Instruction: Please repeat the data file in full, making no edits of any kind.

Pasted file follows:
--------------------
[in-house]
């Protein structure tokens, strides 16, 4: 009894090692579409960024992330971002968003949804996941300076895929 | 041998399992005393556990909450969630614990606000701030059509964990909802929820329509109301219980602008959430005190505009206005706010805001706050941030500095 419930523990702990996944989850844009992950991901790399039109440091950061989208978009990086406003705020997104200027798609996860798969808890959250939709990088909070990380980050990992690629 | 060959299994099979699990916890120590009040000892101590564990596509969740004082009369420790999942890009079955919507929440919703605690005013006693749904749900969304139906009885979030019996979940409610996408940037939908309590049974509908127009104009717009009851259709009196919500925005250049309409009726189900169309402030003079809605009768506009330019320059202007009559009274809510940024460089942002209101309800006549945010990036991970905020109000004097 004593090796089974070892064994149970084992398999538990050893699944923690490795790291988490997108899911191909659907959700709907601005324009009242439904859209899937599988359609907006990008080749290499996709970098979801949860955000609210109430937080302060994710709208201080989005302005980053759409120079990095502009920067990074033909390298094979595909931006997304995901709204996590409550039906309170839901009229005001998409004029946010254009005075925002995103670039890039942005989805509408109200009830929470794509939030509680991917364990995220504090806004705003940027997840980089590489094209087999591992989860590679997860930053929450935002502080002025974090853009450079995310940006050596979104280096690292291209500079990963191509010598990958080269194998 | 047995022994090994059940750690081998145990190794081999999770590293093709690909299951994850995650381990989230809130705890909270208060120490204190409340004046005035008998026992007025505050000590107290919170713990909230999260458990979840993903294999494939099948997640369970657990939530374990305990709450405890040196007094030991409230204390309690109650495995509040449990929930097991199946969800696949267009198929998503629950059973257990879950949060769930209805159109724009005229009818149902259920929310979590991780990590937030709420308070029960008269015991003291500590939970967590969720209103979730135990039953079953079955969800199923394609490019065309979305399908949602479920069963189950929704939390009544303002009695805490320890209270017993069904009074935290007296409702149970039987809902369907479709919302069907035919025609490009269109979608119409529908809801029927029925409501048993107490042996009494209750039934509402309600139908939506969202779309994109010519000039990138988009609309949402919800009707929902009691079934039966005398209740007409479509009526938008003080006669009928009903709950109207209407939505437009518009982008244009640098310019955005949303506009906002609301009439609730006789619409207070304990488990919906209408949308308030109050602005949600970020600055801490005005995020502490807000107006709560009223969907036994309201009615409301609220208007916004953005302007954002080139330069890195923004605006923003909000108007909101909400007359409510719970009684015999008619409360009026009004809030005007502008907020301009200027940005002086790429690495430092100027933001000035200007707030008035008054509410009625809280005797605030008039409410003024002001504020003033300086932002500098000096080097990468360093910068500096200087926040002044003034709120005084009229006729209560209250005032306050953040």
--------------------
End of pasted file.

[in-house]
């Protein structure tokens, strides 16, 4: 009894090692579409960024992330971002968003949804996941300076895929 | 041998399992005393556990909450969630614990606000701030059509964990909802929820329509109301219980602008959430005190505009206005706010805001706050941030500095 419930523990702990996944989850844009992950991901790399039109440091950061989208978009990086406003705020997104200027798609996860798969808890959250939709990088909070990380980050990992690629 | 060959299994099979699990916890120590009040000892101590564990596509969740004082009369420790999942890009079955919507929440919703605690005013006693749904749900969304139906009885979030019996979940409610996408940037939908309590049974509908127009104009717009009851259709009196919500925005250049309409009726189900169309402030003079809605009768506009330019320059202007009559009274809510940024460089942002209101309800006549945010990036991970905020109000004097 004593090796089974070892064994149970084992398999538990050893699944923690490795790291988490997108899911191909659907959700709907601005324009009242439904859209899937599988359609907006990008080749290499996709970098979801949860955000609210109430937080302060994710709208201080989005302005980053759409120079990095502009920067990074033909390298094979595909931006997304995901709204996590409550039906309170839901009229005001998409004029946010254009005075925002995103670039890039942005989805509408109200009830929470794509939030509680991917364990995220504090806004705003940027997840980089590489094209087999591992989860590679997860930053929450935002502080002025974090853009450079995310940006050596979104280096690292291209500079990963191509010598990958080269194998 | 047995022994090994059940750690081998145990190794081999999770590293093709690909299951994850995650381990989230809130705890909270208060120490204190409340004046005035008998026992007025505050000590107290919170713990909230999260458990979840993903294999494939099948997640369970657990939530374990305990709450405890040196007094030991409230204390309690109650495995509040449990929930097991199946969800696949267009198929998503629950059973257990879950949060769930209805159109724009005229009818149902259920929310979590991780990590937030709420308070029960008269015991003291500590939970967590969720209103979730135990039953079953079955969800199923394609490019065309979305399908949602479920069963189950929704939390009544303002009695805490320890209270017993069904009074935290007296409702149970039987809902369907479709919302069907035919025609490009269109979608119409529908809801029927029925409501048993107490042996009494209750039934509402309600139908939506969202779309994109010519000039990138988009609309949402919800009707929902009691079934039966005398209740007409479509009526938008003080006669009928009903709950109207209407939505437009518009982008244009640098310019955005949303506009906002609301009439609730006789619409207070304990488990919906209408949308308030109050602005949600970020600055801490005005995020502490807000107006709560009223969907036994309201009615409301609220208007916004953005302007954002080139330069890195923004605006923003909000108007909101909400007359409510719970009684015999008619409360009026009004809030005007502008907020301009200027940005002086790429690495430092100027933001000035200007707030008035008054509410009625809280005797605030008039409410003024002001504020003033300086932002500098000096080097990468360093910068500096200087926040002044003034709120005084009229006729209560209250005032306050953040």